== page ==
IE 11 is not supported. For an optimal experience visit our site on another browser. dukes it out with short sellers CEO Patrick Byrne travels down an aisle on his Go-ped scooter at his company's warehouse and distribution center in Salt Lake City. Byrne is fighting Wall Street sharks while trying to show he can turn a profit and build an enterprise to rival or eBay. CEO Patrick Byrne travels down an aisle on his Go-ped scooter at his company's warehouse and distribution center in Salt Lake City. Byrne is fighting Wall Street sharks while trying to show he can turn a profit and build an enterprise to rival or eBay.Douglas C. Pizac / Ap File
/ Source: The Associated Press

Most people buy stock hoping the price goes up, but hedge fund manager David Rocker was "shorting" shares of Utah-based Internet retailer Inc., betting the share price would decline.

Rocker's fund was making a legal bet that Overstock shares in 2004 were overvalued and due for a correction. CEO Patrick Byrne, however, sued, accusing New York-based Rocker Partners of collaborating on disparaging reports with the stock-research firm Gradient Analytics of Scottsdale, Ariz., while Rocker was shorting the shares.

Byrne, a former boxer-in-training who holds a black belt in karate, is fighting mad at unnamed "Sith lords" he says are out to ruin America's small companies. Not only is he suing, he enlisted Utah's governor and legislators to crack down on short selling, and federal regulators are investigating his complaints.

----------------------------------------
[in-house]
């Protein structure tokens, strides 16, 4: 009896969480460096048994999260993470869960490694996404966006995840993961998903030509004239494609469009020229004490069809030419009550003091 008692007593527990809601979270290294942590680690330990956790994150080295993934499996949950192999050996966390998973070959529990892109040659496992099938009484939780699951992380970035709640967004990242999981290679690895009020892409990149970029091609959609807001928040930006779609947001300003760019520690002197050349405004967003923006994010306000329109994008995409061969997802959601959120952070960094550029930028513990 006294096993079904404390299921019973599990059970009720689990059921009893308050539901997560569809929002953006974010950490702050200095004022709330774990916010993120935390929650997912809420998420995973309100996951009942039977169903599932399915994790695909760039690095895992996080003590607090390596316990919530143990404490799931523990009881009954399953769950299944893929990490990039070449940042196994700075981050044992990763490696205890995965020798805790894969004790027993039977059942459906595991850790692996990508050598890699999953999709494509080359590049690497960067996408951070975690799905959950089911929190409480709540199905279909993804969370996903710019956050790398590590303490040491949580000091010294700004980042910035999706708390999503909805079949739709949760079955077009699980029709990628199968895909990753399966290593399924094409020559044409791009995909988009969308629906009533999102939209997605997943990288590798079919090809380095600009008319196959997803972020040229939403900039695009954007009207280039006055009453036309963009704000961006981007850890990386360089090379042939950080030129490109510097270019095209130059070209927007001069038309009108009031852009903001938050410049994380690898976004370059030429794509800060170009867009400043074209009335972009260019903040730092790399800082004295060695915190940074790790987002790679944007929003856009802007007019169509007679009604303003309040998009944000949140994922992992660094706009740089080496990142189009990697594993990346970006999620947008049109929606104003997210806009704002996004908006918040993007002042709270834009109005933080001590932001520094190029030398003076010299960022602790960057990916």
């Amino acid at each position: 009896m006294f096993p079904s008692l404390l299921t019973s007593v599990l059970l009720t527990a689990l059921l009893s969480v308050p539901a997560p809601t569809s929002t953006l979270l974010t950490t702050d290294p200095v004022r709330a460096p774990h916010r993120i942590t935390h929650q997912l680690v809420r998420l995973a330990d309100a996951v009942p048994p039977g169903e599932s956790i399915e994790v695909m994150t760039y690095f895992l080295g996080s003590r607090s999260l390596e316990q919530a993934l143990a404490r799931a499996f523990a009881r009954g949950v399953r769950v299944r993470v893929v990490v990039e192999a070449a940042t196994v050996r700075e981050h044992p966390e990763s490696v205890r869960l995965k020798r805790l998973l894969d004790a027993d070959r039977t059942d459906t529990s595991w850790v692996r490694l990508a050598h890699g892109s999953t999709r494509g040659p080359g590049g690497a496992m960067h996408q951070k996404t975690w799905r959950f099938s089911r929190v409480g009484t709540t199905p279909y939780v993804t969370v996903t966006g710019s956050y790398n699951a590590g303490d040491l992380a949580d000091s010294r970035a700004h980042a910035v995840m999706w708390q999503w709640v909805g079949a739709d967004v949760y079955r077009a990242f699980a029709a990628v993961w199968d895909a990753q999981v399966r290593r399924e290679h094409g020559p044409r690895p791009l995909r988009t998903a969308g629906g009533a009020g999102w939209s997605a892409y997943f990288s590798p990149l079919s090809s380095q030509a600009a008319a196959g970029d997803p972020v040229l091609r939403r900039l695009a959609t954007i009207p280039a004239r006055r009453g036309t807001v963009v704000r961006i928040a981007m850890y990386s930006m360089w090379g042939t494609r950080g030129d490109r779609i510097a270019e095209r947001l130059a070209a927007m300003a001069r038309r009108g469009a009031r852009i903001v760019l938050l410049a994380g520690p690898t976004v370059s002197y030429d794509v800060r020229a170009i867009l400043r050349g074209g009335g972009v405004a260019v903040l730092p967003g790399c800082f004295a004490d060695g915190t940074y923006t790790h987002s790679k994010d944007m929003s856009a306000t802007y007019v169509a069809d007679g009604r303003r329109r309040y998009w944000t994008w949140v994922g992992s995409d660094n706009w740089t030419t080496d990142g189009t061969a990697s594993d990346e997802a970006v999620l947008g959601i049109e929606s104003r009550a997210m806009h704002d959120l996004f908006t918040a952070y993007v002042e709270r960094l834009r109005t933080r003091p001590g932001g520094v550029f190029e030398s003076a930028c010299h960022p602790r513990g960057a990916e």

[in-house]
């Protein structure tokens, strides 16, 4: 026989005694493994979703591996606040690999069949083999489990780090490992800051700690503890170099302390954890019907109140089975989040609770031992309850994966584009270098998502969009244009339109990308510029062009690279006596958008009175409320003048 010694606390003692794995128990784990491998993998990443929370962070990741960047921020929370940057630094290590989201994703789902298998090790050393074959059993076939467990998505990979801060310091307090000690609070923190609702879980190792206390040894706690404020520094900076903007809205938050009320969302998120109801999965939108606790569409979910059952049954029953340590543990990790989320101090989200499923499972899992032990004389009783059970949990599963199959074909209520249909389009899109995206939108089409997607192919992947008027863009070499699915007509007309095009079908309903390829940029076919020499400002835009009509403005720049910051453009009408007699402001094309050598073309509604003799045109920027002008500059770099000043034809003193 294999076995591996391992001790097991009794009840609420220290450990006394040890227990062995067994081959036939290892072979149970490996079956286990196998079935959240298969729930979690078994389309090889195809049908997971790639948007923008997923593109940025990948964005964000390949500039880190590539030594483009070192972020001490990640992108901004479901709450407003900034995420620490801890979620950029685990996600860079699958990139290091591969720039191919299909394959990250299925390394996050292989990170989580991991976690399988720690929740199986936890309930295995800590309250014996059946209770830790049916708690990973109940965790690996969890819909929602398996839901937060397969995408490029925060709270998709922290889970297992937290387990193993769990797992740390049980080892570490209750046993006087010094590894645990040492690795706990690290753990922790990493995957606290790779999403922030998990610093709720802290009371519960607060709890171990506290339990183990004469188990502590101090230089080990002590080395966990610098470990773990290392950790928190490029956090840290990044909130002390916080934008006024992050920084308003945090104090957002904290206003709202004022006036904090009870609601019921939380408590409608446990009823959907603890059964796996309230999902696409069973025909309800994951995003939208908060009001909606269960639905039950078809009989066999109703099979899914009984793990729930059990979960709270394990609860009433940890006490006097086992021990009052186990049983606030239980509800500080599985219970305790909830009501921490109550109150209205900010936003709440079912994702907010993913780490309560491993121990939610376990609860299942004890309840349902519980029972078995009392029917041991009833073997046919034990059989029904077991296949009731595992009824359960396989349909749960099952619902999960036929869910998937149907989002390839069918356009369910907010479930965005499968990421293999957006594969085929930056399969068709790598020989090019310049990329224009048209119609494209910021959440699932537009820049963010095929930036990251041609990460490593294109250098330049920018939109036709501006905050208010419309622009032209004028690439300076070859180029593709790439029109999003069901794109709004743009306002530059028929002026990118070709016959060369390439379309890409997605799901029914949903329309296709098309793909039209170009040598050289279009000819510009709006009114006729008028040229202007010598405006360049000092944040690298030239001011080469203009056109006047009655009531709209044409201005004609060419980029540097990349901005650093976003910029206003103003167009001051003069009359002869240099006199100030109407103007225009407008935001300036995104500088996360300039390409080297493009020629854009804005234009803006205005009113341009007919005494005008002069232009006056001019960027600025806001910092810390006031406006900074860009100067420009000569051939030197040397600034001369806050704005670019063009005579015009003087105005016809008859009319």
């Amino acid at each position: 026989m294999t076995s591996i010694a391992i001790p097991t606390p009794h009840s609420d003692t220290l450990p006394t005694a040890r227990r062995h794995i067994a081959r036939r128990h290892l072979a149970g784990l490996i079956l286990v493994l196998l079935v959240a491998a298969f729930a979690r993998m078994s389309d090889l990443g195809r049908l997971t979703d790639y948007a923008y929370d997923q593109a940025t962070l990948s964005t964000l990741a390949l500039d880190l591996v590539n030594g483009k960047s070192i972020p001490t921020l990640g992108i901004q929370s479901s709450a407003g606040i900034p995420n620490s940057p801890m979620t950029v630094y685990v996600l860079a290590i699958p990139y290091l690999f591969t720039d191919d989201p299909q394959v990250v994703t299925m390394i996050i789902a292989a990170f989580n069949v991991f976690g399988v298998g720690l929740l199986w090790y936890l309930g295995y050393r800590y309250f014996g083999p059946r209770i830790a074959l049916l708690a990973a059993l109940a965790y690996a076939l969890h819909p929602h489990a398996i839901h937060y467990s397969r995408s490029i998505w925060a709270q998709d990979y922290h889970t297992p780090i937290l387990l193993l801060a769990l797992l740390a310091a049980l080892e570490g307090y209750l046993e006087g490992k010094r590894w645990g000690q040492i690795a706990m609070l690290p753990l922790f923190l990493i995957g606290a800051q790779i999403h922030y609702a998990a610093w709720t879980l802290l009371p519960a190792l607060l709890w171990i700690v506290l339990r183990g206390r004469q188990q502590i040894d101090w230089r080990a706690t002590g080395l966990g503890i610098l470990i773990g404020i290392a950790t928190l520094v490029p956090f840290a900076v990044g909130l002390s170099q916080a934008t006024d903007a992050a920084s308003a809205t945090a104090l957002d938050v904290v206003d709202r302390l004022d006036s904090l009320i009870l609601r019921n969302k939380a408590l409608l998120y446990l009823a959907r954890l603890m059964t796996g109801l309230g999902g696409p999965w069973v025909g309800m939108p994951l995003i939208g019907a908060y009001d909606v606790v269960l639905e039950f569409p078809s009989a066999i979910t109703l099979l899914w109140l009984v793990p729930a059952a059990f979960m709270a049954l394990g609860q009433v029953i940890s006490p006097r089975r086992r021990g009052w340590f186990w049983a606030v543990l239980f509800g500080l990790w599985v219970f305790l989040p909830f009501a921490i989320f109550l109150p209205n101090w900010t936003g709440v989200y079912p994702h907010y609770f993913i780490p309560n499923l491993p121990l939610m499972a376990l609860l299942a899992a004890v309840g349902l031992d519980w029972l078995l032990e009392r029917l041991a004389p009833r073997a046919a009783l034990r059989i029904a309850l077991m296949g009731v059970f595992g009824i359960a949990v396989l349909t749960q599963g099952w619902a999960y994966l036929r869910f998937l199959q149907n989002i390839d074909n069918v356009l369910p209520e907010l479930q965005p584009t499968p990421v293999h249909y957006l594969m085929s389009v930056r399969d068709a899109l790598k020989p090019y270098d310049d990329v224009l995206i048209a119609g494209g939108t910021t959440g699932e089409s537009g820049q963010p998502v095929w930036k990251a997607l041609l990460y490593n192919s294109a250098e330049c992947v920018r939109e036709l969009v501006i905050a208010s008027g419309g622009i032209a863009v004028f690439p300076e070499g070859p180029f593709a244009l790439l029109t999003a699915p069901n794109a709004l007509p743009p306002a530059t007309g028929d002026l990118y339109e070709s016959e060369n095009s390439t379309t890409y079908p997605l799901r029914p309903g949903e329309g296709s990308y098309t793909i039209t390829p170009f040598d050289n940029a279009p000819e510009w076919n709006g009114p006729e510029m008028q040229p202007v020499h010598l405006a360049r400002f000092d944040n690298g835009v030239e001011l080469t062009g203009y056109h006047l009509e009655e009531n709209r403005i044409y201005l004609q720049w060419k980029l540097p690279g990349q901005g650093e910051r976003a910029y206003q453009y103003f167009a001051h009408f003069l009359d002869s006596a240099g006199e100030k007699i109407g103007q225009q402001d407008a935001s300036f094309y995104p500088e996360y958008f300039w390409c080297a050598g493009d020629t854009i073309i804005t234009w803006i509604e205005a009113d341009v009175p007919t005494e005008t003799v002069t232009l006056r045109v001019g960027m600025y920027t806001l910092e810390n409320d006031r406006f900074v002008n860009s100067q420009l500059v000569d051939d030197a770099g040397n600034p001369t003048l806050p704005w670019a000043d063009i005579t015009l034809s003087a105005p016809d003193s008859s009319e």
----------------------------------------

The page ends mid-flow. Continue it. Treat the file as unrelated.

Hedge-fund managers and other institutions defend short selling as legitimate way to trade on a company's perceived shortcomings and say became a target only because of its poor performance.

Short sellers borrow stock hoping the share price declines so they can return it to brokers and pocket the difference. Byrne complains Overstock has been a target of persistent naked short selling, where brokers send IOUs through a stock clearinghouse when they run out of shares to lend for short selling. The practice tends to lower a company's share price by artificially creating more sellers than buyers.

Byrne's allegations have prompted an investigation by the U.S. Securities and Exchange Commission, which also is looking to tighten rules on IOUs that Byrne says let short sellers grab profits without having to assume risks.

Unwilling to wait for action at the SEC — where "the wheels grind slowly," said Overstock counsel Jonathan E. Johnson III — the company took its case for relief to Utah Gov. Jon Huntsman.

On May 26, Huntsman signed a bill passed days earlier by the Legislature that threatens Utah brokers with fines starting at $10,000 a day for accumulating too many unsettled trades in a company — a sign of a large volume of naked short selling.

Byrne, who is Utah's No. 1 political donor — he gave $75,000 to Huntsman's successful campaign for governor in 2004 — got Huntsman to add the bill to a special one-day session of the Legislature.

Byrne "gives much more to charity," said spokesman Scott Blevins, who argued the bill "went through the normal legislative process" earlier in the year, when it languished for lack of action.

Blevins said there was "no credible link" between Huntsman's signing of the bill and the donations he received from Byrne, who made them "long before" he recognized that short sellers were targeting his company. The spokesman said Byrne's contributions were "piddly" compared to donations by securities firms to state and federal candidates.

Wall Street firms with Utah operations are looking at suing to block Utah's law from taking effect July 1.

The clearinghouse managed by the industry-owned Depository Trust and Clearing Corp. acknowledges that naked shorting exists but that the problem isn't widespread, as measured by trades that fail to settle. Those accumulate to no more than 1.5 percent of the dollar volume of all trades — about 24,000 transactions daily.